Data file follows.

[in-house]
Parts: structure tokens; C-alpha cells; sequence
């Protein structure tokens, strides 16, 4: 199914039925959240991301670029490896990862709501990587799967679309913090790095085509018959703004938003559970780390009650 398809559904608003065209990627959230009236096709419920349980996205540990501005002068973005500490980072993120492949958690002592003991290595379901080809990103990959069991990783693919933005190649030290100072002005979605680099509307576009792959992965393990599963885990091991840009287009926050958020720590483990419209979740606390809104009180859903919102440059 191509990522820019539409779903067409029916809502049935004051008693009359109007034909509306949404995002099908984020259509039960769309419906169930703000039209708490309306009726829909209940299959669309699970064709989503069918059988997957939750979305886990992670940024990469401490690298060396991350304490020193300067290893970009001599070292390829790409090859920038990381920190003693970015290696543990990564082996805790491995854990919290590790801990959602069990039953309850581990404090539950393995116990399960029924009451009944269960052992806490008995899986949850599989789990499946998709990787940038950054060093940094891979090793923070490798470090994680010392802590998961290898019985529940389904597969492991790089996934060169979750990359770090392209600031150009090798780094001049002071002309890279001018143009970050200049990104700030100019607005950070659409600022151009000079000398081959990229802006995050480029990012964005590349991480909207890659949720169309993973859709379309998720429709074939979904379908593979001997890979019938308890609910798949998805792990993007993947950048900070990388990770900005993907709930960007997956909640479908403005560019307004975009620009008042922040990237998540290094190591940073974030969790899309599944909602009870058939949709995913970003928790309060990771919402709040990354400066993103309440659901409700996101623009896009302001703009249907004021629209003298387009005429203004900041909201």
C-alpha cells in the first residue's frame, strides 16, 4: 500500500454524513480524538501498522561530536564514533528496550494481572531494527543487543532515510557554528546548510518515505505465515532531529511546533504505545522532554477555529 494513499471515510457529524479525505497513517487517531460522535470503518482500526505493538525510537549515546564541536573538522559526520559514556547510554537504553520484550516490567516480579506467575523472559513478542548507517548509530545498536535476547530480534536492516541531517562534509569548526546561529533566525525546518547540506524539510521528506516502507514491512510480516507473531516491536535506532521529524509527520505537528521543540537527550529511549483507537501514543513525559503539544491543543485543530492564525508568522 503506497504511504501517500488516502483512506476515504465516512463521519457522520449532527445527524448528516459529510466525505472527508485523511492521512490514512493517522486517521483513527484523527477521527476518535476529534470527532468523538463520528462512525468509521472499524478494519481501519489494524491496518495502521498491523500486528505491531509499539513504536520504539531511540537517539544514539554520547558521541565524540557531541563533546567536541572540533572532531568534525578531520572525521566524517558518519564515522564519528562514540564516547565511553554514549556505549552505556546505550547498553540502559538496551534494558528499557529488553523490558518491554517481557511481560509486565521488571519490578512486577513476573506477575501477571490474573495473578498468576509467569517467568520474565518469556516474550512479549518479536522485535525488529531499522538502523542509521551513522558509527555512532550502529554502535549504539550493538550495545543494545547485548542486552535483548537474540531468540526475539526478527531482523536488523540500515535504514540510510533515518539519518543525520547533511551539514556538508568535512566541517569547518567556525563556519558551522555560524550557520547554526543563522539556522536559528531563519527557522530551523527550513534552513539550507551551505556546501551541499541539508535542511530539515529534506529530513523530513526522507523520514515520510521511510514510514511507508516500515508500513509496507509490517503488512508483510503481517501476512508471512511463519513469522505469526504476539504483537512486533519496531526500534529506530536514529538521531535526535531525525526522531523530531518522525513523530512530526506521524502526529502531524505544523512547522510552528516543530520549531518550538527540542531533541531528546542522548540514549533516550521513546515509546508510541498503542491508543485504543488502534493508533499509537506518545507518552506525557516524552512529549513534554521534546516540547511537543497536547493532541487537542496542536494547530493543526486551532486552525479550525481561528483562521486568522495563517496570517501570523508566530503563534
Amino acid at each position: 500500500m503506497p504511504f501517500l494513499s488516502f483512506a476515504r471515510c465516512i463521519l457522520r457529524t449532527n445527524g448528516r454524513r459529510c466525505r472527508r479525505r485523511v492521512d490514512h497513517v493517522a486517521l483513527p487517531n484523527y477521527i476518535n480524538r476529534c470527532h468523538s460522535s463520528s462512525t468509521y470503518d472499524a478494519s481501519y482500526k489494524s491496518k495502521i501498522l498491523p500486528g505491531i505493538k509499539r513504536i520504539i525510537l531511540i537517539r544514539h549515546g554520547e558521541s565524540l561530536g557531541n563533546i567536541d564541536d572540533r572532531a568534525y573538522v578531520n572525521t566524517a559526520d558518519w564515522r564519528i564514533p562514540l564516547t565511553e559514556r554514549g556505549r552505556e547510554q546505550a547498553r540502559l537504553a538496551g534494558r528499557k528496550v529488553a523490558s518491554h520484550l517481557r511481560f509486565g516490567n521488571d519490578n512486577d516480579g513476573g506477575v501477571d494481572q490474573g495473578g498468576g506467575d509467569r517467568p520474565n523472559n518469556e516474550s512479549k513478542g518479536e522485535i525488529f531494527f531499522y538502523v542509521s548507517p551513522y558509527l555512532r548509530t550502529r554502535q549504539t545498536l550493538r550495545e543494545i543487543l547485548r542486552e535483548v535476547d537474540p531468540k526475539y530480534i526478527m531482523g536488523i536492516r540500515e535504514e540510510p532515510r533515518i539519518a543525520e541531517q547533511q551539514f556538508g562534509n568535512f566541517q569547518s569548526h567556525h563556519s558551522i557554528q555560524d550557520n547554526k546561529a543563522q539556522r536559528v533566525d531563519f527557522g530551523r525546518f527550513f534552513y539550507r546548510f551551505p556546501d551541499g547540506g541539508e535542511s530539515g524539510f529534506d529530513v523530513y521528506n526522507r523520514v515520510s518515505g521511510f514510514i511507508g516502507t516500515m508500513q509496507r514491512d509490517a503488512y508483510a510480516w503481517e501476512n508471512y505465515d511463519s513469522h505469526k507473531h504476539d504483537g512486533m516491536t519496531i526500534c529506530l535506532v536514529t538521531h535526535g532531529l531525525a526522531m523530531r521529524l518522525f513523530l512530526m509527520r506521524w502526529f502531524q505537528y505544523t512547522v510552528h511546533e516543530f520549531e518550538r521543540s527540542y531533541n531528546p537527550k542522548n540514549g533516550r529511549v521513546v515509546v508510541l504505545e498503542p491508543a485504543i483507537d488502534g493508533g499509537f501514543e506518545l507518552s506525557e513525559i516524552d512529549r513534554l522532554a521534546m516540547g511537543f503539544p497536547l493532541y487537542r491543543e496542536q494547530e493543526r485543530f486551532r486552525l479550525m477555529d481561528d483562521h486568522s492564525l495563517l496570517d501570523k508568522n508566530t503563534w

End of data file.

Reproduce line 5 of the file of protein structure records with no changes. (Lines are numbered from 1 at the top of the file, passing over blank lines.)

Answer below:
Amino acid at each position: 500500500m503506497p504511504f501517500l494513499s488516502f483512506a476515504r471515510c465516512i463521519l457522520r457529524t449532527n445527524g448528516r454524513r459529510c466525505r472527508r479525505r485523511v492521512d490514512h497513517v493517522a486517521l483513527p487517531n484523527y477521527i476518535n480524538r476529534c470527532h468523538s460522535s463520528s462512525t468509521y470503518d472499524a478494519s481501519y482500526k489494524s491496518k495502521i501498522l498491523p500486528g505491531i505493538k509499539r513504536i520504539i525510537l531511540i537517539r544514539h549515546g554520547e558521541s565524540l561530536g557531541n563533546i567536541d564541536d572540533r572532531a568534525y573538522v578531520n572525521t566524517a559526520d558518519w564515522r564519528i564514533p562514540l564516547t565511553e559514556r554514549g556505549r552505556e547510554q546505550a547498553r540502559l537504553a538496551g534494558r528499557k528496550v529488553a523490558s518491554h520484550l517481557r511481560f509486565g516490567n521488571d519490578n512486577d516480579g513476573g506477575v501477571d494481572q490474573g495473578g498468576g506467575d509467569r517467568p520474565n523472559n518469556e516474550s512479549k513478542g518479536e522485535i525488529f531494527f531499522y538502523v542509521s548507517p551513522y558509527l555512532r548509530t550502529r554502535q549504539t545498536l550493538r550495545e543494545i543487543l547485548r542486552e535483548v535476547d537474540p531468540k526475539y530480534i526478527m531482523g536488523i536492516r540500515e535504514e540510510p532515510r533515518i539519518a543525520e541531517q547533511q551539514f556538508g562534509n568535512f566541517q569547518s569548526h567556525h563556519s558551522i557554528q555560524d550557520n547554526k546561529a543563522q539556522r536559528v533566525d531563519f527557522g530551523r525546518f527550513f534552513y539550507r546548510f551551505p556546501d551541499g547540506g541539508e535542511s530539515g524539510f529534506d529530513v523530513y521528506n526522507r523520514v515520510s518515505g521511510f514510514i511507508g516502507t516500515m508500513q509496507r514491512d509490517a503488512y508483510a510480516w503481517e501476512n508471512y505465515d511463519s513469522h505469526k507473531h504476539d504483537g512486533m516491536t519496531i526500534c529506530l535506532v536514529t538521531h535526535g532531529l531525525a526522531m523530531r521529524l518522525f513523530l512530526m509527520r506521524w502526529f502531524q505537528y505544523t512547522v510552528h511546533e516543530f520549531e518550538r521543540s527540542y531533541n531528546p537527550k542522548n540514549g533516550r529511549v521513546v515509546v508510541l504505545e498503542p491508543a485504543i483507537d488502534g493508533g499509537f501514543e506518545l507518552s506525557e513525559i516524552d512529549r513534554l522532554a521534546m516540547g511537543f503539544p497536547l493532541y487537542r491543543e496542536q494547530e493543526r485543530f486551532r486552525l479550525m477555529d481561528d483562521h486568522s492564525l495563517l496570517d501570523k508568522n508566530t503563534w